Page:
Catered university halls really do go supersize on the carbs front at meal times…curly fries, wedges, chips, new potatoes, potato smileys, mash, boiled potatoes, baked potatoes and that’s just what’s on offer for breakfast. It seems that Jamie Oliver’s health crusade against the chip on his TV show ‘Jamie’s School Dinners’ never quite made it to higher education. Indeed, the first term of catered life at university leaves you so bloated by potato-based goods that it is almost enough to make you want to embrace the Atkins diet come the Christmas holidays.
Above: Me after my first term at Uni
But it is not just the oversupply of undercooked potatoes that gets my goat, it’s the meagre meat portions on offer. In fact, maybe the caterers should start bulk buying goat so we would at least receive a good sized helping of meat to accompany our two veg rather than, as is currently the case, having to chow down on microscopic mystery meat and 8 veg (all of which are varieties of potato). Carnivorous Freshers must have been the only group in society during the horsemeat scandal salivating about the prospect of the contents of the infamous Findus Lasagne.
Above: Hungry as a horse for horse
Here are our tips on the ways to survive first year in catered accommodation:
The importance of a sense of humour
A sense of humour is a must when faced with the tragic and frequent mishaps that occur in catered halls. It seems that the food menus pinned up on the walls by the meal queue are written by masters of illusion, as they bear little resemblance to the reality on the plate. So, it really is worth reading the descriptions with a pinch of salt (this will probably be the best part of your meal…) and a wry smile. I can remember the excitement when I read that we would be treated to a minute steak for dinner. As an innocent Fresher, I was expecting a sumptuous beefsteak that had been quickly sautéed on each side. But no, the master of illusion on the catering team literally meant that the steak was miniscule when he had described it as a ‘minute steak’ and with one bite it was gone. Another evening meal which sticks in the mind was when we were treated to a main course of tomato sauce. We were informed that the ‘sandwich short of a picnic’ in charge of food ordering had forgotten to order pasta which left us ‘pasta short of a pasta dish.’ But still the menu writer stood firm and boldly described the dish as penne arrabiata. I was very close to complaining to the Advertising Standards Authority that day.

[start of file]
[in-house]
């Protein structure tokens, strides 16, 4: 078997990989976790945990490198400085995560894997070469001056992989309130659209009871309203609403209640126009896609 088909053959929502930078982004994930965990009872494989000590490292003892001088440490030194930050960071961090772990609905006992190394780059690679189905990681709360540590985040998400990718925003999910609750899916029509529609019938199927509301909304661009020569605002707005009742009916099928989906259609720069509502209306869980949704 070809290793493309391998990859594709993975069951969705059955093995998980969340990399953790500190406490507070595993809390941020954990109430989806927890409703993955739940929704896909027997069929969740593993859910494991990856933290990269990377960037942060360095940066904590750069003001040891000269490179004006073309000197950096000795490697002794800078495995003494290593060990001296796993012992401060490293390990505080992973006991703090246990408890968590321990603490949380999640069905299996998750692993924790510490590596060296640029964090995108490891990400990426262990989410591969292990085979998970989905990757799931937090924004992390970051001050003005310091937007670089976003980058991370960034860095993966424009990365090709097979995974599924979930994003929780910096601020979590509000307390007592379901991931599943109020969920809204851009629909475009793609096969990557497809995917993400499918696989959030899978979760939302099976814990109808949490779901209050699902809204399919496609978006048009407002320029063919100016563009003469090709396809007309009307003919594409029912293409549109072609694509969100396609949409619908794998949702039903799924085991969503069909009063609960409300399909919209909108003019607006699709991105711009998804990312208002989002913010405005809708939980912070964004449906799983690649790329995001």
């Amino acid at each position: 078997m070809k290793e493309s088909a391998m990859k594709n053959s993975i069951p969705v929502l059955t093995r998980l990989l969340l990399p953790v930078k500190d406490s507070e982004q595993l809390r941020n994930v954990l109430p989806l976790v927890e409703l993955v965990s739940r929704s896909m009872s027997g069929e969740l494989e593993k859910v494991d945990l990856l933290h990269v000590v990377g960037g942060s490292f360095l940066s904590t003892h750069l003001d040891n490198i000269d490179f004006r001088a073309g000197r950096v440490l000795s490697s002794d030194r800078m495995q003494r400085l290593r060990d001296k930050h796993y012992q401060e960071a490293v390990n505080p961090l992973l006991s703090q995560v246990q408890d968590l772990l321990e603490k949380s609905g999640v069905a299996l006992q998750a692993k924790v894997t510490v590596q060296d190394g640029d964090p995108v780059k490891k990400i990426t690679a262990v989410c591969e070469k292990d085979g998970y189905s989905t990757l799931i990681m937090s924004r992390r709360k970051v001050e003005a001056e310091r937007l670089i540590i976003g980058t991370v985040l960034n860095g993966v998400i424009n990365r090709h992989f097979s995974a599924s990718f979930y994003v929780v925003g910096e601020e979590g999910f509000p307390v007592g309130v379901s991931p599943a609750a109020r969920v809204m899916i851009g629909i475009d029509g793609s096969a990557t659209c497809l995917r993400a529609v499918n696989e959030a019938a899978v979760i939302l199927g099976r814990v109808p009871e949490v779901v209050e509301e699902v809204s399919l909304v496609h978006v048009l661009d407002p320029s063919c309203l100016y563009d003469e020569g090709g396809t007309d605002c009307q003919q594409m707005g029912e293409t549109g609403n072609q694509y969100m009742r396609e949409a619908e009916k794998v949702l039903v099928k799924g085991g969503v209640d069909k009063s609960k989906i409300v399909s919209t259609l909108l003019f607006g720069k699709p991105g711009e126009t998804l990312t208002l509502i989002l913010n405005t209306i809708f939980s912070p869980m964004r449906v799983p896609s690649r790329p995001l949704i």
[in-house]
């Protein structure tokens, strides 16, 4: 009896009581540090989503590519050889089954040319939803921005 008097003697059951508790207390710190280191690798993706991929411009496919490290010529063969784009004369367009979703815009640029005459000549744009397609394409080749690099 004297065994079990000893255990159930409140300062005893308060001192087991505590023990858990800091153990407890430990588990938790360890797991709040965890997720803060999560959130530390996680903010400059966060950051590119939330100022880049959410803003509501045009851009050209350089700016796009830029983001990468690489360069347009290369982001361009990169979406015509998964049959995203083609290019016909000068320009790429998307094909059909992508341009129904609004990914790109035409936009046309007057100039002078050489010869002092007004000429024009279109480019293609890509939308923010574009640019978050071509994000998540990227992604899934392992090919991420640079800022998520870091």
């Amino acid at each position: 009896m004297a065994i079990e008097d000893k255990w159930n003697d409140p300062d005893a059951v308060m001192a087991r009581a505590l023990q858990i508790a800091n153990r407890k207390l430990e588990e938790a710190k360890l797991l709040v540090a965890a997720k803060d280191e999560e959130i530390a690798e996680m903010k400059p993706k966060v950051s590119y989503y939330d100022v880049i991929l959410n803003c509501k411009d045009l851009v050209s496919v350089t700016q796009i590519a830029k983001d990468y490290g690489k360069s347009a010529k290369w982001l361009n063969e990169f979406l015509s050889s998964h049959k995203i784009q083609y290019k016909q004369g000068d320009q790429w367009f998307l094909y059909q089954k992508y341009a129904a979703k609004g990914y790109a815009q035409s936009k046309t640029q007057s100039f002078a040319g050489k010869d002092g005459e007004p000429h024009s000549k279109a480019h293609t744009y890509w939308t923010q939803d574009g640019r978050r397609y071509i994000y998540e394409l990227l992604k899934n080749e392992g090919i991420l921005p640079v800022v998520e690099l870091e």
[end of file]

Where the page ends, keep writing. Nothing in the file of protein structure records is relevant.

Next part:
Get a packed lunch
If your halls offer the possibility of a packed lunch instead of the hot alternative, take it. Even the caterers struggle to make a mess of a cheese sandwich and a bag of crisps. Hot lunchtime meals are worse than the evening meal as it usually constitutes some sort of half-baked rehash of last night’s dinner. So there is a need to be even more skeptical at lunchtime. My halls were particularly keen on the approach of offering Spaghetti Carbonara most lunch times. Generously, spaghetti did form part of this dish but the Carbonara element would generally be the grey innards of the previous night’s pie. This rather liberal approach to Carbonara does not make for enjoyable eating. Soup is arguably your best warm option at lunch where you might get a choice between red flavour and yellow flavour if you’re lucky. Stay clear of sweaty paninis and ‘dog’ burgers at all costs though.
"Can't get enough of that soup"
Set yourself fun challenges
Meal related challenges are a sure fire way of distracting yourself from the less than haute cuisine. Most halls seem to employ a member of staff whose only role is to ensure that all the arbitrary rules on quantities and food combinations are strictly adhered to. It can be great fun trying to evade this Stalinist hardliner’s strict policy on no more than 2 sachets of ketchup being permissible per student by smuggling 20 sachets out of a sheer frustration at the rule. As a result of this ketchup crime against humanity, a friend of mine caught in the act had his meal card confiscated which took the fun to a whole new level as he attempted to get away with a crudely forged meal card for the rest of the term.
"It is not possible to have both fruit and yoghurt in the same meal!”
Also, if the meal is particularly bad, an effective way of leaving constructive criticism can be to spell out your feedback with the remains of the meal:
It is important to have alternative options available for dinner if the kitchen staff have gone particularly experimental and come up with ‘Rogue-an Josh’ or what looks like ‘turd in the hole’. So, it is well worth having the odd frozen ready meal tucked away in the corridor kitchen for emergency situations. At the weekend, it may also be worth ordering a takeaway or going out for a meal as the catering standard seems to drop further. This is because the head ‘chef’ holding the whole operation vaguely together tends to have weekends off. Be sure to check out our offers page to get discounts on eating out which should enable you to escape catered food more frequently. It seems that the only thing worse than catered uni food is the prospect of cooking for yourself and the inevitable rows about washing up that you’ll encounter in second year. This time next year you’ll be begging for that minute steak!